Professional traders know that over 70% of market volume is traded by computer algorithms. This means that the “old-school” approaches to trading are no longer working, i.e., chasing the market, cherry picking, and subjective guessing. I think to stay competitive in 2012 traders need a rules-based, mechanical approach. Otherwise, you’re just guessing.
New traders usually ask us, “How do you manage to get in at the bottom of a move and get out close to the top?” Sometimes we get “ticked out” of the market, and don’t always get in and out at the “best price”. Our goal is to capitalize on the biggest portion of a run in price. In other words, we’re looking to get in the market along with institutions and computer algorithms. Then, we want to sell to retail traders who are getting in way too late.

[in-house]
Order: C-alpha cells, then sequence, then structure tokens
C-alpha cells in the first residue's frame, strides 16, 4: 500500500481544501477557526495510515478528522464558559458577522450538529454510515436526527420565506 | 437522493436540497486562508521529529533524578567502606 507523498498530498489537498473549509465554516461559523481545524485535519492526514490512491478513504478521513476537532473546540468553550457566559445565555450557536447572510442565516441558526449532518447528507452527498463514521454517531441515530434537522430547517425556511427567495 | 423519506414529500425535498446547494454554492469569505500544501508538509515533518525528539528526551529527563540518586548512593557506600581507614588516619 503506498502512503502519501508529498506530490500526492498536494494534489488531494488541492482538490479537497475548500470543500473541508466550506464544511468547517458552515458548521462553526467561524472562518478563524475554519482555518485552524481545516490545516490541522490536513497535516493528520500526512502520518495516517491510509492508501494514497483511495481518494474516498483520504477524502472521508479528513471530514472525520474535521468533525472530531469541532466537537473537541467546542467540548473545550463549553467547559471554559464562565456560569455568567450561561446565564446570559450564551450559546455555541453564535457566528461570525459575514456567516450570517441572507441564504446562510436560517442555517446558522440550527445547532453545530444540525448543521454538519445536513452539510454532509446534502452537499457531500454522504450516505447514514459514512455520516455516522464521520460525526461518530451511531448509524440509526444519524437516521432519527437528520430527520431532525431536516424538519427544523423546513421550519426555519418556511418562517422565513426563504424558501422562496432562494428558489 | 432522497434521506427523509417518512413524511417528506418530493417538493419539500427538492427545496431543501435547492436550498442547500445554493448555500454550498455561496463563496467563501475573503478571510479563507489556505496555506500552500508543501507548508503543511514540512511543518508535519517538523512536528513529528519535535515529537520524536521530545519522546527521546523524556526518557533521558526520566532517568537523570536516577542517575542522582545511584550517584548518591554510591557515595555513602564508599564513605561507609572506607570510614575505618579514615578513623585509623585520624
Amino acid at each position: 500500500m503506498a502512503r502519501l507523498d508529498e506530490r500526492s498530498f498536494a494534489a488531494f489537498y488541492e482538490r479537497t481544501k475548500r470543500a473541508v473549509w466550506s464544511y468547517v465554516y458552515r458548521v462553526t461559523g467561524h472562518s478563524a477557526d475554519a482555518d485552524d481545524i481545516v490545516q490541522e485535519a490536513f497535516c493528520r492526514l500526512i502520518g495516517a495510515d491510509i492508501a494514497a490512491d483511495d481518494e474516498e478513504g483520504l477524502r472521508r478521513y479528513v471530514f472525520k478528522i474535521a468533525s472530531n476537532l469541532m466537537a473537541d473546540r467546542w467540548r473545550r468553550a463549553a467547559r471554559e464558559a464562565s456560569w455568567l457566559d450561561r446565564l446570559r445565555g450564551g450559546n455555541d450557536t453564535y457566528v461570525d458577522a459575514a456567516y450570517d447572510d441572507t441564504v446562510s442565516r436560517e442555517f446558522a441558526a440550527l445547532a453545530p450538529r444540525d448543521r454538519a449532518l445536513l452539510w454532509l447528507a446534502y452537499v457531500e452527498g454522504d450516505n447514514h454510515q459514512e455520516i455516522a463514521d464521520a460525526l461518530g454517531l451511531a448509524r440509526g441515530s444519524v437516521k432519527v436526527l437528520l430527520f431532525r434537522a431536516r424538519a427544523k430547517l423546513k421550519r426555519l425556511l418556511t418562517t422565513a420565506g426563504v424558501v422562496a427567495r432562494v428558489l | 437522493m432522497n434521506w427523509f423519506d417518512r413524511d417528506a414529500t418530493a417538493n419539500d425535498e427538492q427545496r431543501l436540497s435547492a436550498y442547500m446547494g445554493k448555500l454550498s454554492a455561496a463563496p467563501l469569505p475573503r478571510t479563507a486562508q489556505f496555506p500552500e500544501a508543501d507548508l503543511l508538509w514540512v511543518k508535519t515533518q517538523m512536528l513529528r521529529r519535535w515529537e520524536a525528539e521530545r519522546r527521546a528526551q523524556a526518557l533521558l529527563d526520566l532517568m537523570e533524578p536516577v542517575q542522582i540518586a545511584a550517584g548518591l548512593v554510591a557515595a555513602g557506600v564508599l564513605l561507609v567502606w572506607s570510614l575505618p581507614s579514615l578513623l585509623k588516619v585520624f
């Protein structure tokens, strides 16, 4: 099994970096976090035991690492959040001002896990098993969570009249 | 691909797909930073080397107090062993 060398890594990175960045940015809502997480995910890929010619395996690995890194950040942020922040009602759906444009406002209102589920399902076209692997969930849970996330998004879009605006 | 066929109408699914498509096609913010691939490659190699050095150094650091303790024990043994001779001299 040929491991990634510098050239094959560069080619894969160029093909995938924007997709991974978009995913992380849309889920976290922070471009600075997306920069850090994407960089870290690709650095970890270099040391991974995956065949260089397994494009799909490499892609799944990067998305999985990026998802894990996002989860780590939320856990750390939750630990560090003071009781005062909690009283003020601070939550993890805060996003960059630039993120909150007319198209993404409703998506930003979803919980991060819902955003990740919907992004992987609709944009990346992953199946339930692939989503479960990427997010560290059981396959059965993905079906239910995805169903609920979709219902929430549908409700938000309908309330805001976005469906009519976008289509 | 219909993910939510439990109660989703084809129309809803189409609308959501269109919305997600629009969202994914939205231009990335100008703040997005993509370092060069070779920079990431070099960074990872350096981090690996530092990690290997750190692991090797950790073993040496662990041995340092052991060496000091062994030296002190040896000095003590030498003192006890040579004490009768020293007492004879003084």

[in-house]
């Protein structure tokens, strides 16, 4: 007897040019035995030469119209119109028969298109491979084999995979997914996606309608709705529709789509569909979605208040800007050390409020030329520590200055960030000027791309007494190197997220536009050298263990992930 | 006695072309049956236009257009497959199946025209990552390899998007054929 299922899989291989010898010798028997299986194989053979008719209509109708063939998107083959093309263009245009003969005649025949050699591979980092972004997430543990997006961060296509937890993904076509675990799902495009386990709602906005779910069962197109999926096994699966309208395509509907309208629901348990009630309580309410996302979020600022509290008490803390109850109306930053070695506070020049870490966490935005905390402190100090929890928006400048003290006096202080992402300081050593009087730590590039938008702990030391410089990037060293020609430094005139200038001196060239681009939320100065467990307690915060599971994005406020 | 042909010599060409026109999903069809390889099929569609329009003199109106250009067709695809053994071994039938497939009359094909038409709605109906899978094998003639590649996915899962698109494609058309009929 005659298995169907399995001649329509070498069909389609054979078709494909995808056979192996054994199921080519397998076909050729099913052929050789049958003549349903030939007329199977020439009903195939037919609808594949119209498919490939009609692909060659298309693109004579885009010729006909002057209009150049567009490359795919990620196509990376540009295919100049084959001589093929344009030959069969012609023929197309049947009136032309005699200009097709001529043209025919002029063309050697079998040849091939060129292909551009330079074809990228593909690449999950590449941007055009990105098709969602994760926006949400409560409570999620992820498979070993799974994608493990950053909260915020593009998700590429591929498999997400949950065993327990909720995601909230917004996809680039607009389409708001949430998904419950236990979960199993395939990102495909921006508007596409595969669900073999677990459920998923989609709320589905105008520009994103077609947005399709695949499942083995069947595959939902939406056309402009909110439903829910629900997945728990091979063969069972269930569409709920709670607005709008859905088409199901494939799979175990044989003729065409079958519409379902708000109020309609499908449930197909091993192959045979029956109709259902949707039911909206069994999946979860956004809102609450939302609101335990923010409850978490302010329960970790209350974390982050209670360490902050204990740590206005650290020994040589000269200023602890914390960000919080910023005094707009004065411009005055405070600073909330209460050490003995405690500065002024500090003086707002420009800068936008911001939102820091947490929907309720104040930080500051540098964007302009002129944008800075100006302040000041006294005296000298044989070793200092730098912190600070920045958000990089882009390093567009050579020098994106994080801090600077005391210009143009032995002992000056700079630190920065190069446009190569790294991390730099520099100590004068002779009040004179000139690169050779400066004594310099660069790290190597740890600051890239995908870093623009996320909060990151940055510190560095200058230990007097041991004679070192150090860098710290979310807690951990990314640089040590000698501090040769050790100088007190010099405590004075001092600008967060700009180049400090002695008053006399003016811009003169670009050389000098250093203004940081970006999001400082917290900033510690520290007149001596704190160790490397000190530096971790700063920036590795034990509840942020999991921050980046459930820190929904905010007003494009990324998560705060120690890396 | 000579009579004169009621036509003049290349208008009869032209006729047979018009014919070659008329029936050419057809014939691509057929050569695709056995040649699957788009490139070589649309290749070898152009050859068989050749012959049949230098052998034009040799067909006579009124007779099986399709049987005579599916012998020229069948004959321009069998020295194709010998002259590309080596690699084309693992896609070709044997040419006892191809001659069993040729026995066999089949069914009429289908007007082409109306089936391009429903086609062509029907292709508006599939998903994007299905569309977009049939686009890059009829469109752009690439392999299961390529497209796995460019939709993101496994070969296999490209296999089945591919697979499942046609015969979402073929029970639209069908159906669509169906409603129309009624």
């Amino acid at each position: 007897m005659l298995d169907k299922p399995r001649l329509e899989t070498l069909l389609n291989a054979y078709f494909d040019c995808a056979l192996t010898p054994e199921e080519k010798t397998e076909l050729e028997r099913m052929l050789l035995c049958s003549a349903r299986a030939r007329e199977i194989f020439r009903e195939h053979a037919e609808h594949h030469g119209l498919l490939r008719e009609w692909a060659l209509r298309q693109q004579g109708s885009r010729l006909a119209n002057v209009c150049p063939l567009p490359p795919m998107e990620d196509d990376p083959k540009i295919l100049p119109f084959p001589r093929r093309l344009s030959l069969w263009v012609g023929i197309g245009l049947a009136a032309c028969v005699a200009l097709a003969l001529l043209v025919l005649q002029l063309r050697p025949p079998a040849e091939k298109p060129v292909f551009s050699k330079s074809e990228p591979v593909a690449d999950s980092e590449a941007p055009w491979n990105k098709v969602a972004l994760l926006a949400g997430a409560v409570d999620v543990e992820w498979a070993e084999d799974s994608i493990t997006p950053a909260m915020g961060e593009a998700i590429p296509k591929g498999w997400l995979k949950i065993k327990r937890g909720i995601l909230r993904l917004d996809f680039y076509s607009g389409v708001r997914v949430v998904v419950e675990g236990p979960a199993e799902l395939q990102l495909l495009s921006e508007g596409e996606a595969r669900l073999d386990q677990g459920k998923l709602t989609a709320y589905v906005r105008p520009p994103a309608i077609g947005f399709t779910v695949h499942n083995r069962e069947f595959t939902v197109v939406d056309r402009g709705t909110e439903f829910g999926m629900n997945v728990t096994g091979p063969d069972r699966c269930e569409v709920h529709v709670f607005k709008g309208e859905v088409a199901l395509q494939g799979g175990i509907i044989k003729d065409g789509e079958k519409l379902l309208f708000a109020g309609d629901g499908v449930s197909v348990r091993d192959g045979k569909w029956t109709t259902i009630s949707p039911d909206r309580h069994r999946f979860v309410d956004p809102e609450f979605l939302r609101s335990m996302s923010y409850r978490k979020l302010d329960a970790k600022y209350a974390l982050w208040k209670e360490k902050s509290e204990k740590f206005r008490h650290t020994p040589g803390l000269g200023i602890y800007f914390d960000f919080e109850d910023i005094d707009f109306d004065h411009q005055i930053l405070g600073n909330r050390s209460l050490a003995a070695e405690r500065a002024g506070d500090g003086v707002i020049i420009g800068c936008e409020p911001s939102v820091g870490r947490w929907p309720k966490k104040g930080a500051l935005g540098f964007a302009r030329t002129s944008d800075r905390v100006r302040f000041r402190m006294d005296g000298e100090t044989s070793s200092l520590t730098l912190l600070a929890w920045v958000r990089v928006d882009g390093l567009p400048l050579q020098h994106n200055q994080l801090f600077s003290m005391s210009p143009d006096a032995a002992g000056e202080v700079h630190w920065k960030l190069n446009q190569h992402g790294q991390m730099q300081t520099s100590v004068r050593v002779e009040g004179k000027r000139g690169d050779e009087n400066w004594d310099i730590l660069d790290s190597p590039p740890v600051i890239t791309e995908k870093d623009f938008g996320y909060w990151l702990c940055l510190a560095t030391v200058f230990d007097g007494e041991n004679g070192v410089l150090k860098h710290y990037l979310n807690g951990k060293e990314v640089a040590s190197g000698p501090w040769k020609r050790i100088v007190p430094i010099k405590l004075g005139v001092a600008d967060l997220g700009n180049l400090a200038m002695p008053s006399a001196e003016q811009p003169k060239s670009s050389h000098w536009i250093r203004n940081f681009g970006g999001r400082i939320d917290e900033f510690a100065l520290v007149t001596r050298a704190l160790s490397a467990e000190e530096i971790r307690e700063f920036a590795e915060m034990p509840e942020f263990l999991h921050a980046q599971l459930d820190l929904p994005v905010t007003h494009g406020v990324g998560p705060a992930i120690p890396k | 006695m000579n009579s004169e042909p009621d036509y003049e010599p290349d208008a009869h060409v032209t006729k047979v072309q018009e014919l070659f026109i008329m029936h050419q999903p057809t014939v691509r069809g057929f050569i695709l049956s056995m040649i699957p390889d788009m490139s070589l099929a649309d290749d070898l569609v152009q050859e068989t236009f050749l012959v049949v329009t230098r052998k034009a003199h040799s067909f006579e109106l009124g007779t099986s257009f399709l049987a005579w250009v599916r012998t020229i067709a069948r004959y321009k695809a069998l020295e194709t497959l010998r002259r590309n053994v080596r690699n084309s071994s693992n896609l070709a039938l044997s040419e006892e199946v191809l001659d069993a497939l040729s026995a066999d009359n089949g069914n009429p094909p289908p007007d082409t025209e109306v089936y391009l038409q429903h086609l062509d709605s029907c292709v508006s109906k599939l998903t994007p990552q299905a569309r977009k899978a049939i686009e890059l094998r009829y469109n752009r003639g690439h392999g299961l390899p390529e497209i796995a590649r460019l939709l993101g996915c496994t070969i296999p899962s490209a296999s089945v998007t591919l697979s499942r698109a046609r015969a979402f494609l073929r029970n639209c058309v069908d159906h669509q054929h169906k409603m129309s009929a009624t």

This approach is about anticipating a run in price before it occurs. Sometimes we’re wrong, and get stopped out right away. But when we can stack multiple reasons why an area should hold, it can show the potential for price to pop off an area within a few minutes of touching the area.
Futures were looking pretty ugly in the pre-market, with the ES down 11 points before the open. So, with the overall market sentiment bearish, I was on the prowl for longs.
Well, what’s usually popular in the markets is wrong. And about 8 minutes after market open we had a long signaled with great reward-to-risk available. We quickly saw the buying pressure building, which gave us a nice 3.25 point profit ($162.50 per contract).
Then we put in divergence right before the high of the day. As we pulled back to a “high probability area”, we had another long signal. This time buyers didn’t hesitate to drive the market another 3.5 points from the area where the entry was signaled. After the first two trades, we had 2 more longs before the lunch break. The last long was cut short before the market went choppy through the lunch hour.
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